Intensify awareness on palliatives distributions- CSOs tell Govts



Civil Society Organisations (CSOs) has urged state and non-state actors to execute public awareness campaigns on palliative distribution mechanisms to ensure inclusive participation of all strata of society.

The CSOs made the call in a communique adopted by 150 organisations from the 36 States and Abuja at the end of a Two-Day Southern Town Hall Meeting in Enugu on Monday.

The meeting with theme entitled: “How Best Citizens Can Benefit From Government Policies on Electricity Pallaitives and Fuel Subsidy Savings” was organised by Partnership for Amplified Voice (PAV) with support from World Bank.

PAV is a platform that brings together CSOs, other non-state actors and government together to discuss national policy issues and recommend workable ways to address national challenges to government.

It is an accountability Civil Society platform facilitated by partnership of two leading CSOs in Nigeria, BudgIT Foundation (BudgIT) and Connected Development (CODE).

The communique noted that palliative distributions by Federal and State Governments was not enough to cushion current hardship Nigerians were passing through.

It also said the palliatives were not sustainable compared to the  hardship on citizens as prices of commodities skyrocketed on a daily basis.

The News Agency of Nigeria (NAN) reports that the meeting comprised CSOs from the South-west, South-East and South-South adding that similar meeting was also held in Kano for Northern States in July.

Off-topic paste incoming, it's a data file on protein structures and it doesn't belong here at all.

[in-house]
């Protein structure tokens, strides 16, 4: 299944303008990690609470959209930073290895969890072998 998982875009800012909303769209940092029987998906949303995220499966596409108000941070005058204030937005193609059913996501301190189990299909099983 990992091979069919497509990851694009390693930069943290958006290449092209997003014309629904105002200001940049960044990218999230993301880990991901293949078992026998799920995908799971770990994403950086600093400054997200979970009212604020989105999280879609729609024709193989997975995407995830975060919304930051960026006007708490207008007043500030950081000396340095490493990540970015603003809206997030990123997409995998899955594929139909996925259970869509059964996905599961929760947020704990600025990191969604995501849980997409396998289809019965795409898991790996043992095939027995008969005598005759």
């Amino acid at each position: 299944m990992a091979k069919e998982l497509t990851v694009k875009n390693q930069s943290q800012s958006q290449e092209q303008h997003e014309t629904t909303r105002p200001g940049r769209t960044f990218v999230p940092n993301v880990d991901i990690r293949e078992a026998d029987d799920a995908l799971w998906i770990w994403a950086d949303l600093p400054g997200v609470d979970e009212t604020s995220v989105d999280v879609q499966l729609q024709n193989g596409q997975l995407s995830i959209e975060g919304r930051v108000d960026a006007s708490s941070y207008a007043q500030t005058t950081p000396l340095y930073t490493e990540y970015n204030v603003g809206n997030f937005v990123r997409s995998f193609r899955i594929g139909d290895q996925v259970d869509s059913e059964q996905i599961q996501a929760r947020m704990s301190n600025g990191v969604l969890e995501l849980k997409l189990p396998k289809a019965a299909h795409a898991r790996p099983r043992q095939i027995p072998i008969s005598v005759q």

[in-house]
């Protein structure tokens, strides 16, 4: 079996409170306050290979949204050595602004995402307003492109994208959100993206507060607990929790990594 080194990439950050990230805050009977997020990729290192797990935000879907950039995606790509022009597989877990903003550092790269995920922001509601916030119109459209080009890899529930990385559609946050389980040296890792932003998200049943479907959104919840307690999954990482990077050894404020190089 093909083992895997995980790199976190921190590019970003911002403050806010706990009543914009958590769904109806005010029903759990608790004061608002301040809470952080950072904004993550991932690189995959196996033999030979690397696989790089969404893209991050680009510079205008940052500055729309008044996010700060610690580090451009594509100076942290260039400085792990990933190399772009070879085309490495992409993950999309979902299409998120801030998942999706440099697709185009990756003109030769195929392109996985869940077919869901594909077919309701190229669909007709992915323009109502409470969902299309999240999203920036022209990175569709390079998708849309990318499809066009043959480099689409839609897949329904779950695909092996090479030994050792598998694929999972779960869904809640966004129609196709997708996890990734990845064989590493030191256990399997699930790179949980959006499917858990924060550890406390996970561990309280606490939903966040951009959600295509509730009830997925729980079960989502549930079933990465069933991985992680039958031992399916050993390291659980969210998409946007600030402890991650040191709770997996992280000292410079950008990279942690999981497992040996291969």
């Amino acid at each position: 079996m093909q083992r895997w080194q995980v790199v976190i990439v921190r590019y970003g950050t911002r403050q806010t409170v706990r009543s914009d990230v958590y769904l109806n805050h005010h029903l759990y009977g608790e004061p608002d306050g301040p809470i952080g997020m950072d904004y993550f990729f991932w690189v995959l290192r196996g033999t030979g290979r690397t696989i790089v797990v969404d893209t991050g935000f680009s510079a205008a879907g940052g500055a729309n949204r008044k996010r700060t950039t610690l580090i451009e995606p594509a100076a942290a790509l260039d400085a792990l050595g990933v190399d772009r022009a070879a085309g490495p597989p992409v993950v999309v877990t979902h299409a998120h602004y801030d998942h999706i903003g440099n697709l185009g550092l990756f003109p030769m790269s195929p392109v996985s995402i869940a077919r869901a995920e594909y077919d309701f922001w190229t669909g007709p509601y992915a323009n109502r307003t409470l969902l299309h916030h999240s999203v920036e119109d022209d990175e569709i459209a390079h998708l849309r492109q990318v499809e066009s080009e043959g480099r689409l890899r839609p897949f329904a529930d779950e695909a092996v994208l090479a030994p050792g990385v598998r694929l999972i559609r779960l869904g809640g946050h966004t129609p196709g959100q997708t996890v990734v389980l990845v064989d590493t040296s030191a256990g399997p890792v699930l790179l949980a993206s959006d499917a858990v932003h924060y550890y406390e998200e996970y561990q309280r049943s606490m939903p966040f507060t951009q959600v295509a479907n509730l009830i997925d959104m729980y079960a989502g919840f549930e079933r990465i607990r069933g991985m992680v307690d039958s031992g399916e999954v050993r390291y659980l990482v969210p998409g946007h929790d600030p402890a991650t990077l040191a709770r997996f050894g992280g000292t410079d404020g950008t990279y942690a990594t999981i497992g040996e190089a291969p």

According to the communique, the removal of subsidy resulted in increase in the prices of goods and services especially food products and transportation.

 It said that the development had affected small businesses and households.

It however, advised families to adapt to their budgets given the rising food prices and escalated cost of the public transportation system.

The communique further advised  federal and state governments to invest in mechanised farming to ensure increased food production that guaranteed food security.

“The governments should work together on generating and harmonising data on citizens’ social status (Social Register) to ensure evidence-based policy making and effective social interventions.

“Governments at national and sub national level should adopt commodity exchange policy measures to adequately organise market activities for food products.

“There are many production and manufacturing unions that will reduce the prices of food and other goods if government engaged them to subsidise production.

“The state and non state actors should ensure effective implementation of national and sub national monitoring and evaluation  policies,” it said.

The communique noted that CSOs were excluded by various sub-national governments in the design and implementation of social intervention programmes.

On the claim of subsidy on electricity, the communique said  there was no subsidy on electricity in Nigeria.

It added that  the fund, Payment Assurance Guarantee, for gas supply provided by the government through the Central Bank of Nigeria to distribution companies was designed as loan facilities and not subsidy on electricity.

It advised the distribution companies  to repay the loans given to them by the federal government.

The communique said that the removal of petroleum subsidy had significantly impacted on the demand for and supply of electricity.

The communique regretted the  increase in crime rate, gender-based violence and other security challenges and advised citizens to report crime incidences and gender-based violence to relevant authorities for action.


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